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Obituary: Adam Kellett-Long

Adam Kellett-Long (photo) won the scoop of his life at a young age: he was the journalist who broke news of the Berlin Wall going up more than 60 years ago.

It was 13 August 1961 and the 26-year-old Kellett-Long - who died in hospital on Sunday aged 87 after a short illness - was the sole resident representative of the Western press in communist East Berlin.


At 1:00 am he received a tip-off from an anonymous telephone caller that led to a global Reuters beat, making him the first reporter to tell the world that East Germany had begun to divide the city. The Cold War between the Western Bloc (the US, its NATO allies and other countries such as Japan) and the Eastern Bloc (the Soviet Union and its mostly eastern-European fellow signatories to the Warsaw Pact) intensified.


Kellett-Long drove towards the Brandenburg Gate, main crossing point to West Berlin. Just as he reached it a Vopo, a policeman, waving a red torch stopped his car and told him he could go no further. “The border is closed,” he said.


As he drove back to his flat/office to file the momentous story to Reuters London headquarters by telex, his car was halted for 10 minutes by a seemingly endless convoy of lorries ferrying heavily-armed militia and police to the East-West dividing line.


While the State Radio began broadcasting a series of ominous decrees to the still sleeping population, all road crossing points as well as the city’s underground and overhead railways also closed. Work began with concrete posts and barbed wire all along the border. It was the start of the wall which, until the crude cement blocks that formed it could be swung into place, snaked through Berlin as a barbed wire fence.


Reuters was eight minutes ahead of everyone in reporting the event, scoring not only through being first but because for a long time no other Western journalist was in East Berlin to rival Kellett-Long’s graphic eye-witness story. Border police and troops for a while let no-one pass.


“The Brandenburg Gate, main crossing point between the two halves of the city, was surrounded by East German police, some armed with sub-machine guns, and members of the para-military 'factory fighting groups’,” Kellett-Long reported.


“I drove back through the gate and watched four West Berlin cars pass through after a policeman saluted and checked their identity cards. All asked questions, and he explained the new regulations patiently. It appeared that the police were under strict instructions to try to avoid incidents.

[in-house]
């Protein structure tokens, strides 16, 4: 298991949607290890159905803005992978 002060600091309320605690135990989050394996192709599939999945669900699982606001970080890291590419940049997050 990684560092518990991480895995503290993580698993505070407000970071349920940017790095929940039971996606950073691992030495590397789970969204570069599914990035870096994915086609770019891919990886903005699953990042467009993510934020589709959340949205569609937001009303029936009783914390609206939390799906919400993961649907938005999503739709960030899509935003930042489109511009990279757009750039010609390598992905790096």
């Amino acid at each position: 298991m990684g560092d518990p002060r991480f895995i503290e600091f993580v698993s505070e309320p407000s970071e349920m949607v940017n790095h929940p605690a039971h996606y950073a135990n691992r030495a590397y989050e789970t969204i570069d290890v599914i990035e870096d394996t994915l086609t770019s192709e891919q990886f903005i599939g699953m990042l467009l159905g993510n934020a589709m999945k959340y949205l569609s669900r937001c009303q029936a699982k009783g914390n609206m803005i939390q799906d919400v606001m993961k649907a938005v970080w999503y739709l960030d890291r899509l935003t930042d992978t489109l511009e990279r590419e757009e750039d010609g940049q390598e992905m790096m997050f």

“At one of the other 13 checkpoints cars and pedestrians were being allowed through. Three cordons of police checked my passport as I walked through. The first cordon was armed with rifles or sub-machine guns, the second with revolvers and batons. The third group were unarmed. The security precautions nevertheless were on a large scale. All along the border about 100 yards back, armed police and factory workers were guarding buildings in pairs. I sighted one armed policeman gazing out from a top-floor window.”


By daylight it was known that Westerners would be allowed to cross, but the border was closed to East Germans and West Berliners unless they had a special pass. Kellett-Long, using his green press accreditation card, was the first person to drive through the Brandenburg Gate in a car with East Berlin number plates after the clamp-down.


Kellett-Long joined Reuters in 1958. After East Berlin, postings were Peking (1962-64), Johannesburg (1965-1967), Moscow (1967-1970), and Bonn (1970-73). He spent the rest of his Reuters career in London except for an 18-month spell in Geneva (1980-81) overseeing the final construction stages and opening of the agency's European Technical Centre.


All that time, the Wall remained in place for 28 years until 9 November 1989, when Reuters scored another world beat: first with news of the wall coming down, leading to re-unification of East and West Germany. Most evidence of the wall's existence has now vanished.


Berlin border closed! ■